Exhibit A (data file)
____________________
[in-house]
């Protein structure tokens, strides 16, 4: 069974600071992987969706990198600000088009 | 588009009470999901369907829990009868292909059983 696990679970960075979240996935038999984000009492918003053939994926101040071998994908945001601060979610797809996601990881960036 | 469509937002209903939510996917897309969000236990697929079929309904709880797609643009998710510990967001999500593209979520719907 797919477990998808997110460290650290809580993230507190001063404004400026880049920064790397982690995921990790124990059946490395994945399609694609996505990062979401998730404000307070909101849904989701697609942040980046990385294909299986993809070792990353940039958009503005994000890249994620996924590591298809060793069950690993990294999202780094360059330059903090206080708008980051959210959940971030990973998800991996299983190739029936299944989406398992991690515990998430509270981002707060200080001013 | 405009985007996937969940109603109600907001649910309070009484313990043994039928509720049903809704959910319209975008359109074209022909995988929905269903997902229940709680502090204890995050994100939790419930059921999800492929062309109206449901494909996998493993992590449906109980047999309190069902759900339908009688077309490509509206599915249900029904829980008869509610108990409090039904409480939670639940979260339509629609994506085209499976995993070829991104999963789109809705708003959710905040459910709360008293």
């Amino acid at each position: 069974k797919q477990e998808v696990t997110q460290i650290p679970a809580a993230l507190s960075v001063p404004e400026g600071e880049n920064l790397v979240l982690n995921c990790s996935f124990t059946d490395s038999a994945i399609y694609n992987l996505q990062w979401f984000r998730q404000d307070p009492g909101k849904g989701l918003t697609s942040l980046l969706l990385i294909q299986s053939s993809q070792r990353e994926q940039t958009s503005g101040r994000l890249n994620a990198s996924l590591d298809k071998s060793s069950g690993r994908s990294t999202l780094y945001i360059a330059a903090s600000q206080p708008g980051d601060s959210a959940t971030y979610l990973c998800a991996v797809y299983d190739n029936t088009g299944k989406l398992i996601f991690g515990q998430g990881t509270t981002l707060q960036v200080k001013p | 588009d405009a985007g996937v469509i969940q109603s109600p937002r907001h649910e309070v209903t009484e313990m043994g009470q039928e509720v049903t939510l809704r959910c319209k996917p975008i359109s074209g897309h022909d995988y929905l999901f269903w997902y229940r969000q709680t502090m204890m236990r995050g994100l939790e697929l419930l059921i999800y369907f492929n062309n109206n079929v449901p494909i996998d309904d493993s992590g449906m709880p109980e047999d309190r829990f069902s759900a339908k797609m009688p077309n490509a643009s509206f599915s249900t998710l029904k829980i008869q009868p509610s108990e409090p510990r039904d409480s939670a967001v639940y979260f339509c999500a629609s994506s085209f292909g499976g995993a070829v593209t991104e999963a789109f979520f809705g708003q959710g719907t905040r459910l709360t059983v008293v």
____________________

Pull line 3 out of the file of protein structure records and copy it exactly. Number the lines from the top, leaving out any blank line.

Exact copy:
């Amino acid at each position: 069974k797919q477990e998808v696990t997110q460290i650290p679970a809580a993230l507190s960075v001063p404004e400026g600071e880049n920064l790397v979240l982690n995921c990790s996935f124990t059946d490395s038999a994945i399609y694609n992987l996505q990062w979401f984000r998730q404000d307070p009492g909101k849904g989701l918003t697609s942040l980046l969706l990385i294909q299986s053939s993809q070792r990353e994926q940039t958009s503005g101040r994000l890249n994620a990198s996924l590591d298809k071998s060793s069950g690993r994908s990294t999202l780094y945001i360059a330059a903090s600000q206080p708008g980051d601060s959210a959940t971030y979610l990973c998800a991996v797809y299983d190739n029936t088009g299944k989406l398992i996601f991690g515990q998430g990881t509270t981002l707060q960036v200080k001013p | 588009d405009a985007g996937v469509i969940q109603s109600p937002r907001h649910e309070v209903t009484e313990m043994g009470q039928e509720v049903t939510l809704r959910c319209k996917p975008i359109s074209g897309h022909d995988y929905l999901f269903w997902y229940r969000q709680t502090m204890m236990r995050g994100l939790e697929l419930l059921i999800y369907f492929n062309n109206n079929v449901p494909i996998d309904d493993s992590g449906m709880p109980e047999d309190r829990f069902s759900a339908k797609m009688p077309n490509a643009s509206f599915s249900t998710l029904k829980i008869q009868p509610s108990e409090p510990r039904d409480s939670a967001v639940y979260f339509c999500a629609s994506s085209f292909g499976g995993a070829v593209t991104e999963a789109f979520f809705g708003q959710g719907t905040r459910l709360t059983v008293v």